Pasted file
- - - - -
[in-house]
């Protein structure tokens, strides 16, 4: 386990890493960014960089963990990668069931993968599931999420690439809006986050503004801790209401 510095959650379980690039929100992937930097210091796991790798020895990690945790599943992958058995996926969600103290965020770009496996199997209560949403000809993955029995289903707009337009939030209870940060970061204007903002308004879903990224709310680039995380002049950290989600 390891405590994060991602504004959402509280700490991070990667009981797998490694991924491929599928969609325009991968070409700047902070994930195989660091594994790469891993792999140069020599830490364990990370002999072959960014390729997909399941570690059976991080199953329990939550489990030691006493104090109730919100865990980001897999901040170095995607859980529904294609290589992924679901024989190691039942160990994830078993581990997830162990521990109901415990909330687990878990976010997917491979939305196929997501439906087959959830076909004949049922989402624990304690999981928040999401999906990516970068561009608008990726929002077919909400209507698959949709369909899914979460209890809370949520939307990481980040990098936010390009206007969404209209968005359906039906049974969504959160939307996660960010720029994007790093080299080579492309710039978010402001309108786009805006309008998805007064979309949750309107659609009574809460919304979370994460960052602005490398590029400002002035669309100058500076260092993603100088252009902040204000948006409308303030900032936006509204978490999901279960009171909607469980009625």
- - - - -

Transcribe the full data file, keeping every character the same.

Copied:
[in-house]
């Protein structure tokens, strides 16, 4: 386990890493960014960089963990990668069931993968599931999420690439809006986050503004801790209401 510095959650379980690039929100992937930097210091796991790798020895990690945790599943992958058995996926969600103290965020770009496996199997209560949403000809993955029995289903707009337009939030209870940060970061204007903002308004879903990224709310680039995380002049950290989600 390891405590994060991602504004959402509280700490991070990667009981797998490694991924491929599928969609325009991968070409700047902070994930195989660091594994790469891993792999140069020599830490364990990370002999072959960014390729997909399941570690059976991080199953329990939550489990030691006493104090109730919100865990980001897999901040170095995607859980529904294609290589992924679901024989190691039942160990994830078993581990997830162990521990109901415990909330687990878990976010997917491979939305196929997501439906087959959830076909004949049922989402624990304690999981928040999401999906990516970068561009608008990726929002077919909400209507698959949709369909899914979460209890809370949520939307990481980040990098936010390009206007969404209209968005359906039906049974969504959160939307996660960010720029994007790093080299080579492309710039978010402001309108786009805006309008998805007064979309949750309107659609009574809460919304979370994460960052602005490398590029400002002035669309100058500076260092993603100088252009902040204000948006409308303030900032936006509204978490999901279960009171909607469980009625």